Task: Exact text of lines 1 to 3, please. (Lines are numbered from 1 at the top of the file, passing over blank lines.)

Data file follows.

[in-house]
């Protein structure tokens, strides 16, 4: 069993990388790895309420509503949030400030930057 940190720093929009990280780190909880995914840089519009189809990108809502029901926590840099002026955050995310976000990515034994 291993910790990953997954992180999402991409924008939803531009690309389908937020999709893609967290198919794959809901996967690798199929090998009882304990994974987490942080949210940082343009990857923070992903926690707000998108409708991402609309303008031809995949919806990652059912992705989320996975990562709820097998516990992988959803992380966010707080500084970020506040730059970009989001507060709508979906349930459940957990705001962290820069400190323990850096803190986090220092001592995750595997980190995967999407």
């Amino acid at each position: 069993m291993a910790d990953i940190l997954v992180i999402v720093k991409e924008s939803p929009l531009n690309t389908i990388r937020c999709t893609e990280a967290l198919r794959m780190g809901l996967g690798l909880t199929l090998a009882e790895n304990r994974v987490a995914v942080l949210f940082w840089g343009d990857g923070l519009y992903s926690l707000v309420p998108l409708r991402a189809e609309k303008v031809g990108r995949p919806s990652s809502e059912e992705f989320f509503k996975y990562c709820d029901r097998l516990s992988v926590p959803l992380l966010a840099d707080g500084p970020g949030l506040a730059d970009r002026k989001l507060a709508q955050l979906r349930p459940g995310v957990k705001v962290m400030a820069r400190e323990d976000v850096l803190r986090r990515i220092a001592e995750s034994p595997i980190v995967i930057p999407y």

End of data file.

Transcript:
[in-house]
């Protein structure tokens, strides 16, 4: 069993990388790895309420509503949030400030930057 940190720093929009990280780190909880995914840089519009189809990108809502029901926590840099002026955050995310976000990515034994 291993910790990953997954992180999402991409924008939803531009690309389908937020999709893609967290198919794959809901996967690798199929090998009882304990994974987490942080949210940082343009990857923070992903926690707000998108409708991402609309303008031809995949919806990652059912992705989320996975990562709820097998516990992988959803992380966010707080500084970020506040730059970009989001507060709508979906349930459940957990705001962290820069400190323990850096803190986090220092001592995750595997980190995967999407």
């Amino acid at each position: 069993m291993a910790d990953i940190l997954v992180i999402v720093k991409e924008s939803p929009l531009n690309t389908i990388r937020c999709t893609e990280a967290l198919r794959m780190g809901l996967g690798l909880t199929l090998a009882e790895n304990r994974v987490a995914v942080l949210f940082w840089g343009d990857g923070l519009y992903s926690l707000v309420p998108l409708r991402a189809e609309k303008v031809g990108r995949p919806s990652s809502e059912e992705f989320f509503k996975y990562c709820d029901r097998l516990s992988v926590p959803l992380l966010a840099d707080g500084p970020g949030l506040a730059d970009r002026k989001l507060a709508q955050l979906r349930p459940g995310v957990k705001v962290m400030a820069r400190e323990d976000v850096l803190r986090r990515i220092a001592e995750s034994p595997i980190v995967i930057p999407y």